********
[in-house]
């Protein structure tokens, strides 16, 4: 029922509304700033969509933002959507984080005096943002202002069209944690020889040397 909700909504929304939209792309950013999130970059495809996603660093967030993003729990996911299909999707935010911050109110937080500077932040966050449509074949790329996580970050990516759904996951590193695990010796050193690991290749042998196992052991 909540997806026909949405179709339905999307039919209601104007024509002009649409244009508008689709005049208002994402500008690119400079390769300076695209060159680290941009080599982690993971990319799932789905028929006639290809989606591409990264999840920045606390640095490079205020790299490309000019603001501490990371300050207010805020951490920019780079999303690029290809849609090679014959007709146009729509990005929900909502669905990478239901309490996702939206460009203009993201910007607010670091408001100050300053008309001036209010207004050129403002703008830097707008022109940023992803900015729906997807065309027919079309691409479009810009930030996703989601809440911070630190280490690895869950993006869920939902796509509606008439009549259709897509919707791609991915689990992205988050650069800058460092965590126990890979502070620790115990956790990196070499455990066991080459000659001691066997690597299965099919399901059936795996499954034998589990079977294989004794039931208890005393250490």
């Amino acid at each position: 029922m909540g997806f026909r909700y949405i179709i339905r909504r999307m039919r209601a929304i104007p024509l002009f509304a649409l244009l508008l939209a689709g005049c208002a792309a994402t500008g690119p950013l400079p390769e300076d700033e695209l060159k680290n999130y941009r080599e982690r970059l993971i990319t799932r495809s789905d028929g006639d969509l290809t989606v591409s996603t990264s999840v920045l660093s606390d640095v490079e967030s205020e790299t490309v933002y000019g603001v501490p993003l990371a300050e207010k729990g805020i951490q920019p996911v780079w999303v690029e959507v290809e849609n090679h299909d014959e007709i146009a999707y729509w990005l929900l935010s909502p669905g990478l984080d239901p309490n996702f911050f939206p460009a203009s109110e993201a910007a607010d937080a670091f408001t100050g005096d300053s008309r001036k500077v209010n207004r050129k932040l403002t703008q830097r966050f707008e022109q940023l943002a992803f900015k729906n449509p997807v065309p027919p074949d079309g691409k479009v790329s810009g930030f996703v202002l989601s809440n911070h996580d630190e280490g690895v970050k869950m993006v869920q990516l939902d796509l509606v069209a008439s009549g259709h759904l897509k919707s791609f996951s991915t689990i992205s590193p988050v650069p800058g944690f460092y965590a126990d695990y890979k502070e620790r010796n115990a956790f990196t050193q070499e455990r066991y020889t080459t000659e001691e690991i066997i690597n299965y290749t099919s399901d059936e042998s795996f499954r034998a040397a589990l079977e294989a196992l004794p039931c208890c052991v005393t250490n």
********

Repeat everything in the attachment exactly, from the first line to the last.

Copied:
[in-house]
């Protein structure tokens, strides 16, 4: 029922509304700033969509933002959507984080005096943002202002069209944690020889040397 909700909504929304939209792309950013999130970059495809996603660093967030993003729990996911299909999707935010911050109110937080500077932040966050449509074949790329996580970050990516759904996951590193695990010796050193690991290749042998196992052991 909540997806026909949405179709339905999307039919209601104007024509002009649409244009508008689709005049208002994402500008690119400079390769300076695209060159680290941009080599982690993971990319799932789905028929006639290809989606591409990264999840920045606390640095490079205020790299490309000019603001501490990371300050207010805020951490920019780079999303690029290809849609090679014959007709146009729509990005929900909502669905990478239901309490996702939206460009203009993201910007607010670091408001100050300053008309001036209010207004050129403002703008830097707008022109940023992803900015729906997807065309027919079309691409479009810009930030996703989601809440911070630190280490690895869950993006869920939902796509509606008439009549259709897509919707791609991915689990992205988050650069800058460092965590126990890979502070620790115990956790990196070499455990066991080459000659001691066997690597299965099919399901059936795996499954034998589990079977294989004794039931208890005393250490």
């Amino acid at each position: 029922m909540g997806f026909r909700y949405i179709i339905r909504r999307m039919r209601a929304i104007p024509l002009f509304a649409l244009l508008l939209a689709g005049c208002a792309a994402t500008g690119p950013l400079p390769e300076d700033e695209l060159k680290n999130y941009r080599e982690r970059l993971i990319t799932r495809s789905d028929g006639d969509l290809t989606v591409s996603t990264s999840v920045l660093s606390d640095v490079e967030s205020e790299t490309v933002y000019g603001v501490p993003l990371a300050e207010k729990g805020i951490q920019p996911v780079w999303v690029e959507v290809e849609n090679h299909d014959e007709i146009a999707y729509w990005l929900l935010s909502p669905g990478l984080d239901p309490n996702f911050f939206p460009a203009s109110e993201a910007a607010d937080a670091f408001t100050g005096d300053s008309r001036k500077v209010n207004r050129k932040l403002t703008q830097r966050f707008e022109q940023l943002a992803f900015k729906n449509p997807v065309p027919p074949d079309g691409k479009v790329s810009g930030f996703v202002l989601s809440n911070h996580d630190e280490g690895v970050k869950m993006v869920q990516l939902d796509l509606v069209a008439s009549g259709h759904l897509k919707s791609f996951s991915t689990i992205s590193p988050v650069p800058g944690f460092y965590a126990d695990y890979k502070e620790r010796n115990a956790f990196t050193q070499e455990r066991y020889t080459t000659e001691e690991i066997i690597n299965y290749t099919s399901d059936e042998s795996f499954r034998a040397a589990l079977e294989a196992l004794p039931c208890c052991v005393t250490n």